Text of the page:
With dental fees going up, and huge numbers of consumers lacking dental insurance, adequate dental care is beginning to be out of reach for many lower-middle-class and poor families--and a strain for all but the wealthy. With U.S. population growth hitting 22 percent since 1990, while population of dentists remaining stable at about 150,000 to 160,000 in the U.S., rising fees are little surprise. What's notable, however, is that such fees are rising faster than inflation, putting dentists in the ranks of top earners across the medical profession.
Compounding the problem is that many private dentists don't accept Medicaid patients, leaving such patients to public clinics with months-long waits even for patients needing major dental surgery. Industry critics charge that the dental profession is making things even worse by discouraging efforts to let dental hygienists and other non-dentist provide basic care to the "dentally indigent."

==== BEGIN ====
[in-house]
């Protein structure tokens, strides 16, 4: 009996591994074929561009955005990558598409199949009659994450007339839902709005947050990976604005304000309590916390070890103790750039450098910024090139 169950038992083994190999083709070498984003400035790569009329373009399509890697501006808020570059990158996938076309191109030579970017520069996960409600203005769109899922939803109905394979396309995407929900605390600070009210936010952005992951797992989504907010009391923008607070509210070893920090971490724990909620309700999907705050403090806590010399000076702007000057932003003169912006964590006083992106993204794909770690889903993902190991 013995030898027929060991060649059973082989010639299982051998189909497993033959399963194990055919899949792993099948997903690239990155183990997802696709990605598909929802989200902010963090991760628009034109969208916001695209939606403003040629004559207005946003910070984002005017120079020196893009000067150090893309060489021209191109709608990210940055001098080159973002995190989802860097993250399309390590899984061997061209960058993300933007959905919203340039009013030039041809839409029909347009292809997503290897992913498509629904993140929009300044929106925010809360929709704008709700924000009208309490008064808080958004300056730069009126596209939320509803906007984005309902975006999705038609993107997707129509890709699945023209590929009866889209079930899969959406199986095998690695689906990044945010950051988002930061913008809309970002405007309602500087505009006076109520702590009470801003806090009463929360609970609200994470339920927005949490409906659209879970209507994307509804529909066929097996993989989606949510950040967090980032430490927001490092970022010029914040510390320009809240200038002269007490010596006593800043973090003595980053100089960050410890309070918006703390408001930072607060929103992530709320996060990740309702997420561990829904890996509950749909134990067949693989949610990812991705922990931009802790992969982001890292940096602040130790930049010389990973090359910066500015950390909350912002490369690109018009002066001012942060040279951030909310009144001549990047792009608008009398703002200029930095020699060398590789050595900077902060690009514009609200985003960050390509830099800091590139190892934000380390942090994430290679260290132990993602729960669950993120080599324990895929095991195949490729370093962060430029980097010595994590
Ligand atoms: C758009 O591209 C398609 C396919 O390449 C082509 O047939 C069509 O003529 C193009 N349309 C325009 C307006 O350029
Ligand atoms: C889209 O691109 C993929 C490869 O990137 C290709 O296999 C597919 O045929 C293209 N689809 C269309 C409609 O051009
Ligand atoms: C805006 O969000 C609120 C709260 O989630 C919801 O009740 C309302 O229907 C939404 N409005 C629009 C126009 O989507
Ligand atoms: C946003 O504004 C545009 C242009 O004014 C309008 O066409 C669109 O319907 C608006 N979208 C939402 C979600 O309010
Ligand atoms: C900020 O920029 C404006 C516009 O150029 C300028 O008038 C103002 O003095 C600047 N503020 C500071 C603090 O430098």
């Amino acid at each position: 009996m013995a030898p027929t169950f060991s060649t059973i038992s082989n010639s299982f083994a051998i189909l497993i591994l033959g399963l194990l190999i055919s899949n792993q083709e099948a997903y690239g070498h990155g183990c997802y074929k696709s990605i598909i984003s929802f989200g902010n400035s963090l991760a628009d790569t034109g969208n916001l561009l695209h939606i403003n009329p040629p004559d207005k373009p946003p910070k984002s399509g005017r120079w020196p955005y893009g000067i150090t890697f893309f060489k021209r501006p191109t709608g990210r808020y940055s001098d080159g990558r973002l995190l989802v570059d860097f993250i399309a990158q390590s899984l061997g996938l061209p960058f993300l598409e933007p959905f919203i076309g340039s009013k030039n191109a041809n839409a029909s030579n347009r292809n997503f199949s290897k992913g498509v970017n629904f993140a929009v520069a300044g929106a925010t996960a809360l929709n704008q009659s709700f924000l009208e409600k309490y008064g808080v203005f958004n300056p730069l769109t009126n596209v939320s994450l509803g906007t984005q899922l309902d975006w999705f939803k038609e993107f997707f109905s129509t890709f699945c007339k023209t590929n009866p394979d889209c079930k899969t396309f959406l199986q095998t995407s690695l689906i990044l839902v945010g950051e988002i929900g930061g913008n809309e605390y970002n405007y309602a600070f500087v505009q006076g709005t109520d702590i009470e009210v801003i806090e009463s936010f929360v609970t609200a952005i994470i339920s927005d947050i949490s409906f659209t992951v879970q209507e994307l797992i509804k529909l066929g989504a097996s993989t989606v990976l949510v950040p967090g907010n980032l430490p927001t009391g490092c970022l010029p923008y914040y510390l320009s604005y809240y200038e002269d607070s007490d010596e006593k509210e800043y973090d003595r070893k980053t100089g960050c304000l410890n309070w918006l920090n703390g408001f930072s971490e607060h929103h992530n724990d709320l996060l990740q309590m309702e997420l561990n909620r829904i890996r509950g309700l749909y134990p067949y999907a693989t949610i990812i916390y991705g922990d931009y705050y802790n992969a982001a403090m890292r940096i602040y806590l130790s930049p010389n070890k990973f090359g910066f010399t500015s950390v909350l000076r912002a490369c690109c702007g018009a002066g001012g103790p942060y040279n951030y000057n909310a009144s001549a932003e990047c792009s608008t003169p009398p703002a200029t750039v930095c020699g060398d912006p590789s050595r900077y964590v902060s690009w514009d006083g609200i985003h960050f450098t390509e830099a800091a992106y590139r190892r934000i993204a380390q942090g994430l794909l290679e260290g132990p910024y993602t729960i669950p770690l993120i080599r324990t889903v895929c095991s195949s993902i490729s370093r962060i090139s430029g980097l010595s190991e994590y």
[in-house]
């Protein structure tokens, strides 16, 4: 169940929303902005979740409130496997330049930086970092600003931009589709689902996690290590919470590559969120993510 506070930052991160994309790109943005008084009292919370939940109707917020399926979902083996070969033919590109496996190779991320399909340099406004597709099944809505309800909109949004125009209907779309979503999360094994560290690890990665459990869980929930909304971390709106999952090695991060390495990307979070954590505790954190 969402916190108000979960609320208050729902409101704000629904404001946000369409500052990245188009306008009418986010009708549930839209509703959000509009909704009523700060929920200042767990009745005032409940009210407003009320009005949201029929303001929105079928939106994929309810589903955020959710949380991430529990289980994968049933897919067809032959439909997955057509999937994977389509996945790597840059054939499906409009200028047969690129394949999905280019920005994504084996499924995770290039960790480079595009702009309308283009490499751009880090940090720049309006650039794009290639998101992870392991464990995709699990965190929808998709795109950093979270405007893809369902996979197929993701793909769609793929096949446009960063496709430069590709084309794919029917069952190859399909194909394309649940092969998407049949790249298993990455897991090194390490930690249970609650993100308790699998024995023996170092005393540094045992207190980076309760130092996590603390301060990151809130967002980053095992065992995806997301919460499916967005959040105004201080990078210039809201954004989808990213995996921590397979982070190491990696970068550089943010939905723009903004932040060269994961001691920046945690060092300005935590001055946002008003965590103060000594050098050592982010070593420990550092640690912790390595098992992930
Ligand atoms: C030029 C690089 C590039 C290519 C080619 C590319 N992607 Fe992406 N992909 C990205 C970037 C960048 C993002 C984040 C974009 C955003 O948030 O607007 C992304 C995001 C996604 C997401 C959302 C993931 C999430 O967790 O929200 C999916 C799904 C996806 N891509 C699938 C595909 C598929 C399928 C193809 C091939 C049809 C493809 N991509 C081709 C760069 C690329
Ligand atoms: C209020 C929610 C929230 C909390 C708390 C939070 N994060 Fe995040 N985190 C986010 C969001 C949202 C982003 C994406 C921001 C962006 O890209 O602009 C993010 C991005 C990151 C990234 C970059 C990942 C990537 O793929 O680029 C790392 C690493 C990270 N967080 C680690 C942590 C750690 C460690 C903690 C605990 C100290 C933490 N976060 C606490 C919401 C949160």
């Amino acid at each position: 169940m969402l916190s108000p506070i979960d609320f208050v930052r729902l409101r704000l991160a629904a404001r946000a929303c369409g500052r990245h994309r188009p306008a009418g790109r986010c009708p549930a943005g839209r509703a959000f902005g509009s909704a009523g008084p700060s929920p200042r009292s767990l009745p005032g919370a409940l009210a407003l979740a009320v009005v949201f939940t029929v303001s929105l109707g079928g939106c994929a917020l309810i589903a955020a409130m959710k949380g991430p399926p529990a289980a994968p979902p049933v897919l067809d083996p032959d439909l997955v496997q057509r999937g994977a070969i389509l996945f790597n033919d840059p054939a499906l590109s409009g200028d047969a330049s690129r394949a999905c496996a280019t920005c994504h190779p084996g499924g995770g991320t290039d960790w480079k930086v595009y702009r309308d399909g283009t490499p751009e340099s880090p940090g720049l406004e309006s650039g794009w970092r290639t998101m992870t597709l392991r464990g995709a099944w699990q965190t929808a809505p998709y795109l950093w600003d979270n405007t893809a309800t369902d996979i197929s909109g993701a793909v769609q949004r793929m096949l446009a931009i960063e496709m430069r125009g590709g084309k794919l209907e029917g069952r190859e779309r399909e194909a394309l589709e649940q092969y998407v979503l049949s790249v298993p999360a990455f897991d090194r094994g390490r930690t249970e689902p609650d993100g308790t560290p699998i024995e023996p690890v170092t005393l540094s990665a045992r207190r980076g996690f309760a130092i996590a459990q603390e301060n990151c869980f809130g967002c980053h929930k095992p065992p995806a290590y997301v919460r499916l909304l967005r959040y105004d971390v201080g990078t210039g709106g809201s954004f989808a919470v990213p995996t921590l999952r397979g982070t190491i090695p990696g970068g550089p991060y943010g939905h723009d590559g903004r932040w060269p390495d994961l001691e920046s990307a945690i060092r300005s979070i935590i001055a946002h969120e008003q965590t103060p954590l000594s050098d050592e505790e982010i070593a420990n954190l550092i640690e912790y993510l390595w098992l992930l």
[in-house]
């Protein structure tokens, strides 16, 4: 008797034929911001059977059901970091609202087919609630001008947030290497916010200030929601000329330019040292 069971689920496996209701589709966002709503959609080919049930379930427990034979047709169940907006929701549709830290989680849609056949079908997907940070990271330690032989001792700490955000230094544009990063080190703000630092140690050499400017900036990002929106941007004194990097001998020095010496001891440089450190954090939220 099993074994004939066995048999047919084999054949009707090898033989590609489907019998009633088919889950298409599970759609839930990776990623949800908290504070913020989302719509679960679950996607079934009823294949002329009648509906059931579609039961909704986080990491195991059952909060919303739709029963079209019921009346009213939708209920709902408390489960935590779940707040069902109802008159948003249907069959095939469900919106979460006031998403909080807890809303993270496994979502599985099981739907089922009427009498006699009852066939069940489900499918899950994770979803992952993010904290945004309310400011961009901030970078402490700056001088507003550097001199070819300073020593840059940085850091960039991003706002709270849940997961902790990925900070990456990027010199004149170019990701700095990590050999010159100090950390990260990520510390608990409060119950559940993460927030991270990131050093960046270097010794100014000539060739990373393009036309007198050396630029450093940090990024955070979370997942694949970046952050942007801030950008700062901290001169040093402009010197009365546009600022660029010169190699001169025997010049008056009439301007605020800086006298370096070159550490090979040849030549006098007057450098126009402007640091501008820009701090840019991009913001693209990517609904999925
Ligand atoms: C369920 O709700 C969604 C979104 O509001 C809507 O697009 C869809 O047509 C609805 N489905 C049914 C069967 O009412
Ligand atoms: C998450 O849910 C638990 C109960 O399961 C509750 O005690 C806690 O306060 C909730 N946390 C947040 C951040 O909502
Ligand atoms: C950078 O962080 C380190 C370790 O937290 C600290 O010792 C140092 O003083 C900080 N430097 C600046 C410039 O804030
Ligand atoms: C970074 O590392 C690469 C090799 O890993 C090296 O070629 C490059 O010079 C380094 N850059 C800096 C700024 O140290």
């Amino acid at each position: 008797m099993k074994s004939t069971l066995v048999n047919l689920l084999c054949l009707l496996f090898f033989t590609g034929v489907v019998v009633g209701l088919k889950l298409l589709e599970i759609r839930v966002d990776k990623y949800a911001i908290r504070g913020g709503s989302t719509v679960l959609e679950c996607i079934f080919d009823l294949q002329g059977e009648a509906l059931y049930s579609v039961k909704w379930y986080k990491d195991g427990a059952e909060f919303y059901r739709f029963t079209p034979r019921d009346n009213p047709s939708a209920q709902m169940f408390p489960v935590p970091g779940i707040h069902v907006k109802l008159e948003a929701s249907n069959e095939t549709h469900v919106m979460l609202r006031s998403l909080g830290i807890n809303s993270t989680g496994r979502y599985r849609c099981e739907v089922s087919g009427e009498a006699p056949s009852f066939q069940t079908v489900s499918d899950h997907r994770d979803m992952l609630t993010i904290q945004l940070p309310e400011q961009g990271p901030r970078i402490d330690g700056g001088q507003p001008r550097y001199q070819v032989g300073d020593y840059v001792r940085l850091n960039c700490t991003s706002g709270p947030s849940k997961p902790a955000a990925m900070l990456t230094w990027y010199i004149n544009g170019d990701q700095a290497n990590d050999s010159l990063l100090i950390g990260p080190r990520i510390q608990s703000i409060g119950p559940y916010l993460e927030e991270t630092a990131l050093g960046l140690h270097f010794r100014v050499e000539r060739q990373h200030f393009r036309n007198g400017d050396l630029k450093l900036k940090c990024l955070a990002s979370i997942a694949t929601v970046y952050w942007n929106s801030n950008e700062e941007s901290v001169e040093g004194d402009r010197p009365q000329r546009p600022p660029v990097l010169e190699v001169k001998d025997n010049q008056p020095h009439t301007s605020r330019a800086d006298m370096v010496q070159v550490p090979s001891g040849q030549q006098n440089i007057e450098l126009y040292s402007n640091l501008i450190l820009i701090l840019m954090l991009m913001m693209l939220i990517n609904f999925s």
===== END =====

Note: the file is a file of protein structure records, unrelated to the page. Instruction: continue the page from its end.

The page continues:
As a result, statistics suggest, a growing number of patients are simply forgoing needed dental care. For example, according to CDC figures from 2003 and 2004, 27 percent of children and 29 percent of adults had untreated cavities. That can lead not only to other medical conditions, but at times, injury or death, as happened recently in Maryland when a child died of a brain abscess resulting from an untreated dental infection.
To find out more about this trend:
- read this piece in The New York Times
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